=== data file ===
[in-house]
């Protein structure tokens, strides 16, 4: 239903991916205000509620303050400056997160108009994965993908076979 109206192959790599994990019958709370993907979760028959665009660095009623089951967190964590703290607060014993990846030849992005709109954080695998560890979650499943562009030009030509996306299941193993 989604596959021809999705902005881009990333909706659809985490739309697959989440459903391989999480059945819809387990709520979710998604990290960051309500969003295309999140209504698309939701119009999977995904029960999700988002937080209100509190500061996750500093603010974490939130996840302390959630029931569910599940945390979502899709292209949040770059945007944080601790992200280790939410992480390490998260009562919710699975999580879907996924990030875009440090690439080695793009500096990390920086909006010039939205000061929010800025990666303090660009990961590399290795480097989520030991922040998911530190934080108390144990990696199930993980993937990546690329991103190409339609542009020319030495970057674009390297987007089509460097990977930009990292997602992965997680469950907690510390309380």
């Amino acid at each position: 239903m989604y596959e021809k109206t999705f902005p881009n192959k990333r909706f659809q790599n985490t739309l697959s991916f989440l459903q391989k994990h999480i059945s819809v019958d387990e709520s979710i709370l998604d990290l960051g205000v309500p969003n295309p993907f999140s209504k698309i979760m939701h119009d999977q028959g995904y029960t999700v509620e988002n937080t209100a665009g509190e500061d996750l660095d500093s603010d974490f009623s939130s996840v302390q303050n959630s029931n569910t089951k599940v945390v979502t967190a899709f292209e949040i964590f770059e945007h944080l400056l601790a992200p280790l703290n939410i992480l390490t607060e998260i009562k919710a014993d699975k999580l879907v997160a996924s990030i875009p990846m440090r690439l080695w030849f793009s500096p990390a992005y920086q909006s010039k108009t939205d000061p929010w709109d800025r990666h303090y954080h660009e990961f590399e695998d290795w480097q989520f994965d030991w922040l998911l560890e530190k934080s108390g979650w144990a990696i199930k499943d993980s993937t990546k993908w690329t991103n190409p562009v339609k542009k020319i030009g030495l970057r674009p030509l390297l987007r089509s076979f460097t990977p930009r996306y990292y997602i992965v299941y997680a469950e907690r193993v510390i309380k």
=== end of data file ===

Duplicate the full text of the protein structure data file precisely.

[in-house]
């Protein structure tokens, strides 16, 4: 239903991916205000509620303050400056997160108009994965993908076979 109206192959790599994990019958709370993907979760028959665009660095009623089951967190964590703290607060014993990846030849992005709109954080695998560890979650499943562009030009030509996306299941193993 989604596959021809999705902005881009990333909706659809985490739309697959989440459903391989999480059945819809387990709520979710998604990290960051309500969003295309999140209504698309939701119009999977995904029960999700988002937080209100509190500061996750500093603010974490939130996840302390959630029931569910599940945390979502899709292209949040770059945007944080601790992200280790939410992480390490998260009562919710699975999580879907996924990030875009440090690439080695793009500096990390920086909006010039939205000061929010800025990666303090660009990961590399290795480097989520030991922040998911530190934080108390144990990696199930993980993937990546690329991103190409339609542009020319030495970057674009390297987007089509460097990977930009990292997602992965997680469950907690510390309380």
């Amino acid at each position: 239903m989604y596959e021809k109206t999705f902005p881009n192959k990333r909706f659809q790599n985490t739309l697959s991916f989440l459903q391989k994990h999480i059945s819809v019958d387990e709520s979710i709370l998604d990290l960051g205000v309500p969003n295309p993907f999140s209504k698309i979760m939701h119009d999977q028959g995904y029960t999700v509620e988002n937080t209100a665009g509190e500061d996750l660095d500093s603010d974490f009623s939130s996840v302390q303050n959630s029931n569910t089951k599940v945390v979502t967190a899709f292209e949040i964590f770059e945007h944080l400056l601790a992200p280790l703290n939410i992480l390490t607060e998260i009562k919710a014993d699975k999580l879907v997160a996924s990030i875009p990846m440090r690439l080695w030849f793009s500096p990390a992005y920086q909006s010039k108009t939205d000061p929010w709109d800025r990666h303090y954080h660009e990961f590399e695998d290795w480097q989520f994965d030991w922040l998911l560890e530190k934080s108390g979650w144990a990696i199930k499943d993980s993937t990546k993908w690329t991103n190409p562009v339609k542009k020319i030009g030495l970057r674009p030509l390297l987007r089509s076979f460097t990977p930009r996306y990292y997602i992965v299941y997680a469950e907690r193993v510390i309380k």